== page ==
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The Elimination of the Asperger’s Diagnosis

There is a lot of confusion regarding the new Diagnostic and Statistical Manual of Mental Disorder’s (DSM-5) revision to exclude Asperger’s. Hopefully this post will clarify some things…

Taking into account the most up-to-date research, diagnostic criteria in the DSM are revised periodically by a team of professionals. Here are a few of the main changes in the DSM-5 that specifically apply to autism spectrum disorders:
  • Sensory behaviors are included in the criteria for the first time (under restricted, repetitive patterns of behaviors descriptors).
  • The terms used in the DSM-4 are autistic disorder, Asperger’s disorder, childhood disintegrative disorder and PDD-NOS (pervasive developmental disorder not otherwise specified). In the DSM-5, when people go for a diagnosis, instead of receiving a diagnosis of one of these disorders, they will be given a diagnosis of “autism spectrum disorder.”
  • The emphasis during diagnosis has changed from giving a name to the disorder to identifying all the needs someone has and how these affect his or her life.
  • The triad of impairments has been reduced to two main areas: (1) social communication and interaction; (2) restricted, repetitive patterns of behavior, interests, or activities.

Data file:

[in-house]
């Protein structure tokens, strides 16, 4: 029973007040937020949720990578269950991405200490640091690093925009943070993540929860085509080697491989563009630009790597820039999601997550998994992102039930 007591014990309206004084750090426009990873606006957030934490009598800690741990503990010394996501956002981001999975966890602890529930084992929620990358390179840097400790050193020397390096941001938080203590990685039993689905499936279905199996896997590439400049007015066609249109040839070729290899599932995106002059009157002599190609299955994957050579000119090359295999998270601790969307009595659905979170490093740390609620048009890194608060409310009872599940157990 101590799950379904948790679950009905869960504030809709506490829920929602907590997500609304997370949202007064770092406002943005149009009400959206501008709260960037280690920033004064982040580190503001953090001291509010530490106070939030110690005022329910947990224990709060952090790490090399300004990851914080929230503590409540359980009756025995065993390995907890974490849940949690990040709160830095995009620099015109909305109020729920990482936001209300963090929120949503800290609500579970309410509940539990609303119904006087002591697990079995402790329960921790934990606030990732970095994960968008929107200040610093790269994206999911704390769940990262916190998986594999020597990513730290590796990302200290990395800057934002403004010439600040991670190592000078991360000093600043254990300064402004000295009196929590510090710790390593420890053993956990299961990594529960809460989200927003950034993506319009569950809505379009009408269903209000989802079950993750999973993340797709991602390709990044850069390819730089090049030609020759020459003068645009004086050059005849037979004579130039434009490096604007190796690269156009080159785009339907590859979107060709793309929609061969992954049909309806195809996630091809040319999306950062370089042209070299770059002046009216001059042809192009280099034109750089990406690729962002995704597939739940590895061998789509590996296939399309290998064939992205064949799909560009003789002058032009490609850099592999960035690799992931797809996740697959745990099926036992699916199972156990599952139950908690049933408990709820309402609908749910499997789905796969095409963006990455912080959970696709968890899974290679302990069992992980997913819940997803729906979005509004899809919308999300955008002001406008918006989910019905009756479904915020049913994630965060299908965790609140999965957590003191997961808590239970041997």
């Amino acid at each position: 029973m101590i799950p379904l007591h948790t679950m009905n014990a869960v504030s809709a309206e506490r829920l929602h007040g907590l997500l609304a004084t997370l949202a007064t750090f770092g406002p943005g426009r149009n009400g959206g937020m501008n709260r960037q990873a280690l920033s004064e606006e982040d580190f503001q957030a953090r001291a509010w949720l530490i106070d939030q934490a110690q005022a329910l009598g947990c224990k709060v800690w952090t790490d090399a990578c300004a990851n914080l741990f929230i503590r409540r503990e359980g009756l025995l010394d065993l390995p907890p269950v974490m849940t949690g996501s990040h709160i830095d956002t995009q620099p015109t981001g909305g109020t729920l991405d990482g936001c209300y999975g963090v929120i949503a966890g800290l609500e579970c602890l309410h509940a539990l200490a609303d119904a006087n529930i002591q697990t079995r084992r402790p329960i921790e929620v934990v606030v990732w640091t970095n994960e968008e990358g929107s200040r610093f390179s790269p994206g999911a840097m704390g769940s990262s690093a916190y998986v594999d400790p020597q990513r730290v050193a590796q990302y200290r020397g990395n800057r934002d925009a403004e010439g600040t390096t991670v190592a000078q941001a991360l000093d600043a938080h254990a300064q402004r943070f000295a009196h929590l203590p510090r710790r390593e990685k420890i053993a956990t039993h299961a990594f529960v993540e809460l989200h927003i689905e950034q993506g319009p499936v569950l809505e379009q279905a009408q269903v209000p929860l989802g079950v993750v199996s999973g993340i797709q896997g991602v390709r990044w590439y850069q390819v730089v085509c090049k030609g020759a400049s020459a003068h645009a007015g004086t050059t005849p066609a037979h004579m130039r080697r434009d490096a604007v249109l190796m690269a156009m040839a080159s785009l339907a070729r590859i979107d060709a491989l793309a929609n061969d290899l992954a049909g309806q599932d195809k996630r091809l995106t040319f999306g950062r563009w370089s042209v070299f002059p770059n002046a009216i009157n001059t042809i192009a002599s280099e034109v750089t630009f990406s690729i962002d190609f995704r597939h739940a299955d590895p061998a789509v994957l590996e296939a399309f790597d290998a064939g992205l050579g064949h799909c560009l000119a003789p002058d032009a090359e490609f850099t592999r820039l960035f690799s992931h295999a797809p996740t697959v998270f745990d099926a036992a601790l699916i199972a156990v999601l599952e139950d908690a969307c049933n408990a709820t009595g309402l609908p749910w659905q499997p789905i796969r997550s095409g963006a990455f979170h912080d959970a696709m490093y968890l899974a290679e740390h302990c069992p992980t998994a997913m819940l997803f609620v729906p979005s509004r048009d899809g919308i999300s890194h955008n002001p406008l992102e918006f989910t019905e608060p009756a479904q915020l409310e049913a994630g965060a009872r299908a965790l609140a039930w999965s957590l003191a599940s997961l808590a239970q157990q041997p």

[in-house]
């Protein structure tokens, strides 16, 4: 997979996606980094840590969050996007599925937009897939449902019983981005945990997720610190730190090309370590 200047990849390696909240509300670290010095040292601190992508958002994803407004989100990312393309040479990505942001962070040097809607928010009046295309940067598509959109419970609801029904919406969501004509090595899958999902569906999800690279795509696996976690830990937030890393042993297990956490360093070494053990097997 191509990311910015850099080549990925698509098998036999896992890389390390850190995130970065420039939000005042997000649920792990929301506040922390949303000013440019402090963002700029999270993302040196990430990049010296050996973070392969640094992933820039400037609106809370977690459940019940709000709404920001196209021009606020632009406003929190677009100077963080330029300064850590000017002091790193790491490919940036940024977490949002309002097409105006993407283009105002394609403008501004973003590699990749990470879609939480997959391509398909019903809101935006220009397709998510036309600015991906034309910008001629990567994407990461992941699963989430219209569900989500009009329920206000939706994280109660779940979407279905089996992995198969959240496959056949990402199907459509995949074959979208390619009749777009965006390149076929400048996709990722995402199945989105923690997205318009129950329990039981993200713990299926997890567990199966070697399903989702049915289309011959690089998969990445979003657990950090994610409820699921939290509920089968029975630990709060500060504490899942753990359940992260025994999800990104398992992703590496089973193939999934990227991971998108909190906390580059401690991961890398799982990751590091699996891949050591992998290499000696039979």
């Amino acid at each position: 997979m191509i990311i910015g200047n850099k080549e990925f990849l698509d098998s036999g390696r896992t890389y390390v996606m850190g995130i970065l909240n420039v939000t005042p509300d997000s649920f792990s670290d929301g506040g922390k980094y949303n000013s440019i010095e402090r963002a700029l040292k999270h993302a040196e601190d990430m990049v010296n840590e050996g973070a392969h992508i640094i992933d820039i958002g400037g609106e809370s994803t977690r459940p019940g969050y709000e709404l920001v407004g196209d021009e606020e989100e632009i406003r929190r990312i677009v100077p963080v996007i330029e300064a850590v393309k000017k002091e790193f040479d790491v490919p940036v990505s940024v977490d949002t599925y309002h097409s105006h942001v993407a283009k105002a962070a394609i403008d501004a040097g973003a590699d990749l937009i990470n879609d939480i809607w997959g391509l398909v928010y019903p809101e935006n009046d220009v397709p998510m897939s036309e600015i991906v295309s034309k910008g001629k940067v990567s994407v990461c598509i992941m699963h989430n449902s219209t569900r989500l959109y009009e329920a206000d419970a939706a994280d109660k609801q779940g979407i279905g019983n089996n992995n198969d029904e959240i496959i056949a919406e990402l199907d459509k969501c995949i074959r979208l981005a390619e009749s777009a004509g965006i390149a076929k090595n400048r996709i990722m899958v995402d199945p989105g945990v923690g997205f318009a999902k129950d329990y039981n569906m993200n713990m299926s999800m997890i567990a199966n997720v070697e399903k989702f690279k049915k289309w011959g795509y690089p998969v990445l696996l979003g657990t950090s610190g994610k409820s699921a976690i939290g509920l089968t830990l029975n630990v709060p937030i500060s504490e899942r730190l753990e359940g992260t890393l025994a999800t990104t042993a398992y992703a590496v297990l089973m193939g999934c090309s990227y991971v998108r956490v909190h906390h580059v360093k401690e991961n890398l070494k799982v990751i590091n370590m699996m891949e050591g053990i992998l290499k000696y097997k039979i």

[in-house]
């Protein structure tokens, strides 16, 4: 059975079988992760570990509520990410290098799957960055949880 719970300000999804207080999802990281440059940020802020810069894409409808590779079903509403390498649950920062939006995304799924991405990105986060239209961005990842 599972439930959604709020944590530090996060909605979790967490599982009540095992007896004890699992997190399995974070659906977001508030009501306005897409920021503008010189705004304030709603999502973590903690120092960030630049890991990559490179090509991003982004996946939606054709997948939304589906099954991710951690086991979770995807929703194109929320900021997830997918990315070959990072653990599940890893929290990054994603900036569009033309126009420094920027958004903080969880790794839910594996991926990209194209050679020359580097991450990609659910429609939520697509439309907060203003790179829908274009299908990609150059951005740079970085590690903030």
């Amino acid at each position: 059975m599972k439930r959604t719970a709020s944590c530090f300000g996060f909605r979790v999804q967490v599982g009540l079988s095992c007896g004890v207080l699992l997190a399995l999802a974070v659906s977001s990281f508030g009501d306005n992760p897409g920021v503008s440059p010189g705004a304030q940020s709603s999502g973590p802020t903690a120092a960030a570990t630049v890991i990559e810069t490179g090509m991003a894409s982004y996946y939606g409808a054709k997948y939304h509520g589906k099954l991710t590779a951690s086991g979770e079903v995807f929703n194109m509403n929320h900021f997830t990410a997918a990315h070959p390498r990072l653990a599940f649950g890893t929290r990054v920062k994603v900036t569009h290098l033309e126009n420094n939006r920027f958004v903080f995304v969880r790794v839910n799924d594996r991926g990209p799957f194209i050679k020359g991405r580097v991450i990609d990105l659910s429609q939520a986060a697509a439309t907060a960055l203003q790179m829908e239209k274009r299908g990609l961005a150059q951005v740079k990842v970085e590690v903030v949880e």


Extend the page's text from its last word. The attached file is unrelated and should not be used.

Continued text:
• Also, there are “dimensional elements,” which should give an indication of how much a person’s disorder affects him or her. This should help to identify how much support the individual needs.

The DSM-5 has eliminated Asperger’s as a separate diagnosis and weaves it into Autism Spectrum Disorders with severity measures within the broader diagnosis. In this revision, the individual must meet the criteria in sections A, B, C and D below to receive a diagnosis of Autism Spectrum Disorder:

A. Deficits in social communication and interaction not caused by general developmental delays (the individual must have all 3 of the following areas of symptoms present):
  1. Deficits in social-emotional reciprocity; failure to have a back and forth conversation
  2. Deficits in nonverbal communication (e.g., abnormal eye contact and body language) or difficulty using and understanding nonverbal communication, and lack of facial expressions or gestures
  3. Deficits in creating and maintaining relationships appropriate to developmental level – apart from relationships with parents (this may include trouble adjusting behavior to suit different social contexts, difficulties with imaginative play and making friends, and a lack of interest in others)